The sophisticated behavioral, social, and cognitive capabilities of nonhuman primates (NHPs) necessitate the provision of functionally appropriate captive environments (FACEs) for members of these genera that are living and working in research settings. While functional simulations of some aspects of the natural environment are relatively easy to provide in captivity, other aspects are considerably more difficult to functionally simulate, especially in situations where the number of subjects, the amount of personnel time, and/or the availability of space and resources are limited. This can be particularly problematic for smaller NHP programs, where access to behavioral management expertise may also be limited. This webinar will attempt to accomplish four major goals: 1) provide an extremely brief introduction to the importance of behavioral management; 2) provide insights into the effective organization (of personnel, space, and resources) of a behavioral management program; 3) provide guidance for prioritizing behavioral management initiatives; and 4) highlight obstacles and strategies that affect the integration of behavioral management practices with husbandry, veterinary, and research protocols. Examples addressing all four goals derived from our successful behavioral management program at MD Anderson’s Keeling Center and from our annual Primate Behavioral Management Conference will be presented.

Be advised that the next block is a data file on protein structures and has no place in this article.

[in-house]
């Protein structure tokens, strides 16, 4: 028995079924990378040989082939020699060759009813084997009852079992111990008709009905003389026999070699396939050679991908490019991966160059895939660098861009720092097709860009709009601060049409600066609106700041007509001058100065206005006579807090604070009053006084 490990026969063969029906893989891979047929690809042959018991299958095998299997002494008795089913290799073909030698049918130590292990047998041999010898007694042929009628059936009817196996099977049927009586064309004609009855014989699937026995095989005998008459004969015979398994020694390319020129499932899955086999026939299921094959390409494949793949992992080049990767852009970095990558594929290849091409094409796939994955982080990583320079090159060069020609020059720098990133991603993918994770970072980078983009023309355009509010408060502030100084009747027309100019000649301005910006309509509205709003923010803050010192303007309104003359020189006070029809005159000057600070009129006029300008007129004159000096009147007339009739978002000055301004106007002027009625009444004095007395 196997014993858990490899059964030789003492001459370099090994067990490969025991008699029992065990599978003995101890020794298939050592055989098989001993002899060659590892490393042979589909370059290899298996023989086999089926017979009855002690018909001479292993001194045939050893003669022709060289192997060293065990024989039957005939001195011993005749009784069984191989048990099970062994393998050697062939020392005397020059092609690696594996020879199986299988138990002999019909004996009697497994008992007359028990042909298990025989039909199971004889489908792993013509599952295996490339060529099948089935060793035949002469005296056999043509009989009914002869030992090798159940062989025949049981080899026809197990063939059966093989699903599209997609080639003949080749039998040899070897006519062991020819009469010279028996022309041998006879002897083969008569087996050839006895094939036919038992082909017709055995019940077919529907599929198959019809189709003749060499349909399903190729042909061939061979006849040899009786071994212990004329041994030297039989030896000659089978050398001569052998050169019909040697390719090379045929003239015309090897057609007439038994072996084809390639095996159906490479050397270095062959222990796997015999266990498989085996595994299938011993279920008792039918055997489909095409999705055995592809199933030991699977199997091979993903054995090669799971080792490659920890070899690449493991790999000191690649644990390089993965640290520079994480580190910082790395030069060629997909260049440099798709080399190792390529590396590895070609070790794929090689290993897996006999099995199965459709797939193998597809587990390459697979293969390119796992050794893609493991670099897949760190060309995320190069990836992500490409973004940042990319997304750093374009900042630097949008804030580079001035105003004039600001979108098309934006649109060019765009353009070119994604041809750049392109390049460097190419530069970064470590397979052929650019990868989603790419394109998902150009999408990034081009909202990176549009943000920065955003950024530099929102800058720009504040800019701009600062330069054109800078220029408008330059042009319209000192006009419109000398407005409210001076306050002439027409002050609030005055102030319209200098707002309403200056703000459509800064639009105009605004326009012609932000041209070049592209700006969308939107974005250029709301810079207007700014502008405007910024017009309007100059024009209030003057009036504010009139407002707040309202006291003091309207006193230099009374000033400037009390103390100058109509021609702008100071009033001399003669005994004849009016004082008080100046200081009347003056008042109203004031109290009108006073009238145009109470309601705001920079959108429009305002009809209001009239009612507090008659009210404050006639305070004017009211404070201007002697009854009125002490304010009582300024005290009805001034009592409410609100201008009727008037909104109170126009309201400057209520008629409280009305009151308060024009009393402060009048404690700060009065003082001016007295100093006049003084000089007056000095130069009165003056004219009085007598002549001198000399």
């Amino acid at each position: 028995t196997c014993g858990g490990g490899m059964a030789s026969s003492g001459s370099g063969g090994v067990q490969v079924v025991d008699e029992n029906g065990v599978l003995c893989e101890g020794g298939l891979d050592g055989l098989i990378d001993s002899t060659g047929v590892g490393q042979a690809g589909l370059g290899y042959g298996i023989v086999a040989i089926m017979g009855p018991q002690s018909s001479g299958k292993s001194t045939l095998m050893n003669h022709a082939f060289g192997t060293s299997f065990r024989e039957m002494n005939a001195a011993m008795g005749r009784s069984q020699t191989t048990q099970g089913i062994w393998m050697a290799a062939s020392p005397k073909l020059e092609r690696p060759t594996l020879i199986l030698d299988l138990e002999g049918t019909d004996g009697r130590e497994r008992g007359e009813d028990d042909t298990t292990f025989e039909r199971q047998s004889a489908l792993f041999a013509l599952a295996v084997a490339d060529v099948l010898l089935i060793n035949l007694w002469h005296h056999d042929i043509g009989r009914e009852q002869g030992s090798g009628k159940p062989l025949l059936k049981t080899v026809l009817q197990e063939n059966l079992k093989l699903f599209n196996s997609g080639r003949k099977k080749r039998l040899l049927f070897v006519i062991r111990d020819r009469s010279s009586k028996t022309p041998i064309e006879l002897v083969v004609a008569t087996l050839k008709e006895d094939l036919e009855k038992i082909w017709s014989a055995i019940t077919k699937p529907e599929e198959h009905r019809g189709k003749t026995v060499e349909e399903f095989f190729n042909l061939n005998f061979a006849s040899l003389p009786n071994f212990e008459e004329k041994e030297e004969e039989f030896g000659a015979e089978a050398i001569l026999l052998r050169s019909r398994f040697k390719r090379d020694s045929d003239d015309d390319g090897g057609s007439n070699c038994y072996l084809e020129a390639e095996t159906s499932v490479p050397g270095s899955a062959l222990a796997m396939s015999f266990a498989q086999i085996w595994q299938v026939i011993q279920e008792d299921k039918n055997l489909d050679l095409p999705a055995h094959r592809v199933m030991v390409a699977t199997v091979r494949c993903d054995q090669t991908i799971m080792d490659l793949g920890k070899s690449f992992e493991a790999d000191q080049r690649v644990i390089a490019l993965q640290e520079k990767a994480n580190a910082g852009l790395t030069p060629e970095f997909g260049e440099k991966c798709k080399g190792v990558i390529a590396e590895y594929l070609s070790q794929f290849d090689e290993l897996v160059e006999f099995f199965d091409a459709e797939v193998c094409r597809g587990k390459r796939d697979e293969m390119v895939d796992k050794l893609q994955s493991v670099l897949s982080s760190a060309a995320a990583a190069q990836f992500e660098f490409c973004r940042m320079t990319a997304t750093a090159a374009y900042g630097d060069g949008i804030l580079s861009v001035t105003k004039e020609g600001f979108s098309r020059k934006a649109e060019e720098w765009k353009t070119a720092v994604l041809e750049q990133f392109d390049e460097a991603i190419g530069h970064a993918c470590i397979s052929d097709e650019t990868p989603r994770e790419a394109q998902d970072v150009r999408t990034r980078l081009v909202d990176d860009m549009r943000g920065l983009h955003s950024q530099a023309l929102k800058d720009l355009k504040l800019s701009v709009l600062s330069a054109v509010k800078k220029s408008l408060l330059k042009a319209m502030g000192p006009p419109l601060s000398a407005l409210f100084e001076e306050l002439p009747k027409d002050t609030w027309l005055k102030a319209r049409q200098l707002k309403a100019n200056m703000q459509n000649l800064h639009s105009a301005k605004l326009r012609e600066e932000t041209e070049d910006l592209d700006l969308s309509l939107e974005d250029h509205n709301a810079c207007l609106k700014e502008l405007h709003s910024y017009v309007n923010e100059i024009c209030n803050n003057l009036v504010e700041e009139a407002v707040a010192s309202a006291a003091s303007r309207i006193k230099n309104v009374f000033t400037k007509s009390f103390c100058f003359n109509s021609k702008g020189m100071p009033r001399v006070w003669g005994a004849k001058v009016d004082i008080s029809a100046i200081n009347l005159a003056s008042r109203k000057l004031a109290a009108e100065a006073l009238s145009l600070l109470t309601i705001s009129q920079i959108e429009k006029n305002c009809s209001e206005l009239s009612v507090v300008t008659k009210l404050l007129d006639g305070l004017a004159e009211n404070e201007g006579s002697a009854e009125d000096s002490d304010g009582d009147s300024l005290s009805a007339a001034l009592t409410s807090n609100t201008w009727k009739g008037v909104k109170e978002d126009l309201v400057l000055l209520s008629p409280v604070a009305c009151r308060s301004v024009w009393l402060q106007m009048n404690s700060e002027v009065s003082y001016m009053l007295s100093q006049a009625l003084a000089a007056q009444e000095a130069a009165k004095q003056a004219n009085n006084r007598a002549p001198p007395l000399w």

Dr. Schapiro is Associate Professor of Comparative Medicine, Department of Comparative Medicine, Michale E. Keeling Center for Comparative Medicine at the University of Texas MD Anderson Cancer Center, in Bastrop, TX, as well as Honorary Professor, Department of Experimental Medicine, University of Copenhagen in Copenhagen, Denmark. Dr. Schapiro has a broad background in primatology, with specific training and expertise in the management, behavior, and cognition of chimpanzees, baboons, rhesus and cynomolgus macaques, owl monkeys, and squirrel monkeys. Dr. Schapiro has taught many workshops across the US and the world on behavioral management of captive nonhuman primates.

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The EPV-IDMIT "NHP in Infectious Disease Research" conference will take place December 6-7 in Paris France.

Our partial list includes top speakers on infectious diseases in NHP :

  • Anne-Sophie BEIGNON - CNRS - Adaptive response to vaccine
  • Catherine Chapon - Université Paris Sud & CEA - In vivo imagin
  • Roger Le Grand - CEA division of immuno-virolog
  • Saverio Capuano - Wisconsin National Primate Research Center - Treatment of NHP with infectious disease
  • JoAnne Flynn - University of Pittsburgh School of Medicine - Tuberculosi
  • Raphael Ho Stong Fang- IDMIT - Treatment of NHP in infectious diseases researc
  • Jeremy Smedley - Oregon National Primate Center- NHP with infectious disease
  • Christiane Stahl-Hennig - DPZ - pox models
  • Ellen Preussing - Lightwings - conflicts in scientific environmen
  • Neil Berry - NIBSC UK -Zik
  • Metz-Rensing Kerstin - DPZ Germany - Patholog
  • Luke Kime - Intuitive Biosciences - Wisconsin - USA - tb testing in NH
  • Sherrie Jean - Yerkes National Primate Research Center - USA - Working with NHP in High Containmen
  • Rajeev K Dhawan - Charles river- USA - tb testing in NH
  • Sree Kanthaswamy - Arizona State University- USA - Rhesus Macaques Genomic
  • Monika Burns - MIT Cambridge- USA - generation of transgenic marmosets
  • Julia Hilliard - Viral Immunology Center Georgia USA - NHP viruses

Scientific Program – Call for presentations

We offer 2 presentations options:

1.- Frontal presentation: where the speaker has to attend the meeting personally .

2.- Presentation via Skype: where speaker can present from any place in the world.